Why Are 'Sustainable' Companies Supporting Plastic Bag Lobbyists Instead of Respecting Local Community Rights to Reduce Litter?
By Jan Dell, Conrad MacKerron, and Tim Smith
Americans throw away an estimated 100 billion plastic bags a year, according to the U.S. Environmental Protection Agency, which says the average bag takes up to 1,000 years to break down. Even then, the plastic remains in the environment and food chain. Plastic litter entering the marine environment has swelled to an estimated 8 million tons per year and as the world’s largest generator of waste, the U.S. contributes to that long-lasting pollution.
To effectively pursue their environmental and social responsibilities, more than 300 local governments have enacted plastic bag fees or single use bag bans. Local plastic bag fees and bans have been effective in reducing litter and taxpayer costs to clean it up.
Walden Asset Management and As You Sow recently learned that state-wide preemption laws are prohibiting 70 million Americans in 10 states from enacting bag ordinances to reduce plastic litter in their communities, and that lobbyists are working to expand preemption laws in other states. The lobbying effort is led by the Plastics Industry Association (PLASTICS) and its lobbying arm the American Progressive Bag Alliance (APBA). PLASTICS/APBA have used model legislation created by the American Legislative Exchange Council to preempt local laws on plastic bags and “auxiliary containers.”
While PLASTICS does not publicly share its full member list, a review of member committee lists posted on their website shows that many companies who are publicly committed to corporate social responsibility (CSR) values and have active CSR programs are members of PLASTICS.
A company’s membership in PLASTICS provides two types of support to plastic preemption lobbying efforts: financial (dues) and association with the company’s brand. As investors in many of the companies, Walden believes that membership in PLASTICS poses significant reputational and financial risks to companies because it contradicts the companies’ public environmental, social and governance (ESG) positions and is often in direct conflict with company advertising statements.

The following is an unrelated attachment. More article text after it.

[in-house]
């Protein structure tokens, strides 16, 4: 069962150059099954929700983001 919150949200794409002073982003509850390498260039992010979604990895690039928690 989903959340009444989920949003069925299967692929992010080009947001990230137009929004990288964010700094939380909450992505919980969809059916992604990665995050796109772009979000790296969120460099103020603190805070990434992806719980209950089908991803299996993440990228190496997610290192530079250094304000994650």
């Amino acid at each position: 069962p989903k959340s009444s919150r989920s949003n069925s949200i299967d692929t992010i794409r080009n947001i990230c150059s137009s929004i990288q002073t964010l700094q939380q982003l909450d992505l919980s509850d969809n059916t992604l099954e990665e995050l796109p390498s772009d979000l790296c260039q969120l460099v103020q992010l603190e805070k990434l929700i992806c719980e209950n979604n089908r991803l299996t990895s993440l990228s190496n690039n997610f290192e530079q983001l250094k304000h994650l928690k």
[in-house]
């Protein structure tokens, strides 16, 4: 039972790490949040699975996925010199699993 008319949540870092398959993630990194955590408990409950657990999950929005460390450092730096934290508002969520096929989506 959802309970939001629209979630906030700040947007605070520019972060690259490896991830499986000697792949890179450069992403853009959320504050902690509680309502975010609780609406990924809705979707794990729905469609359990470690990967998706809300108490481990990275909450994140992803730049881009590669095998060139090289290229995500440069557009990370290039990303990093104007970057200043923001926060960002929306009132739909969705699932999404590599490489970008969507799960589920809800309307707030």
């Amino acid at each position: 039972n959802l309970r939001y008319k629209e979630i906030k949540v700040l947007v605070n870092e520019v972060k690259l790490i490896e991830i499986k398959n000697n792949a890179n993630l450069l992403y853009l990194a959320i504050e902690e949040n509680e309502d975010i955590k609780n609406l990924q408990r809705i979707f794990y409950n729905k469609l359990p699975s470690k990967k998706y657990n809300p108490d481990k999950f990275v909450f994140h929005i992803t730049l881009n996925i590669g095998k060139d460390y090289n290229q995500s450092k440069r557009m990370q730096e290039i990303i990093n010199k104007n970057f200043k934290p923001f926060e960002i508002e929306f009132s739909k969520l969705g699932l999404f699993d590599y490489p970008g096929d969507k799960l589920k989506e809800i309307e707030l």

Walden, in collaboration with As You Sow, wrote to the CEOs of nine companies arguing that membership in PLASTICS conflicts with the company’s publicly stated corporate values and requested that each company leverage its industry standing in PLASTICS to demand that it cease lobbying for state preemption laws. Walden stated that investors have a financial interest in maintaining strong share value and not alienating customers or employees through prohibition of the rights of local communities. A copy of the June 2018 edition of National Geographic magazine with the headline “Planet or Plastic” and a plastic bag iceberg on the cover was included with each letter.
Several of the companies have public commitments to support the UN Sustainable Development Goals (SDGs), including SDG 14 Life Below Water. Support of preemption laws on bag ordinances is not consistent with SDG 14 which calls for conservation of oceans, seas and marine resources. In the 2017 International Coastal Cleanup, more than 757,000 plastic grocery bags were collected from beaches around the world in a single day. Preemption of local bag ordinances prohibits local communities from enacting proven approaches to reduce bag litter.
The following companies received letters from Walden: Becton Dickinson, Clorox, Coca-Cola, John Deere, ExxonMobil, Ford, General Motors, ITW, and PepsiCo. So far Walden received responses from two companies; Becton agreed to withdraw from PLASTICS, and ExxonMobil said it would remain a member and stated, “we do not support the banning of plastic bags.”
Based on the publicly available PLASTICS committee member lists, the following major companies are also members: ABB, Akzo Nobel, Alcoa, ASCENA (Ann Taylor Stores), BASF, Carlyle Group (Novolex), ChevronPhillips Chemical, DowDuPont, Eastman Chemical, Ecolab, LyondellBassell, Milliken, Mitsubishi Chemical, Newell Rubbermaid, Schneider Electric (Eurotherm), SC Johnson, Sealed Air, Sherwin Williams, Chemours, Toyota North America, and UL. These companies also have publicly-stated values and corporate policies that are in direct conflict with lobbying for plastic bag preemption laws.
It is time for these companies to take a stand for the rights of local communities to protect and preserve their environment. Continued acquiescence to PLASTICS’ lobbying to block bag ordinances conflicts with the stated goals and programs of companies to reduce plastic pollution.
Jan Dell is an independent engineer and author of The Last Beach Cleanup (to be published in 2019). Jan has worked with global companies in diverse industries to implement sustainable business and climate resiliency practices in their operations. Tim Smith is director of ESG Shareowner Engagement at Walden Asset Management. Conrad MacKerron is senior vice president at As You Sow.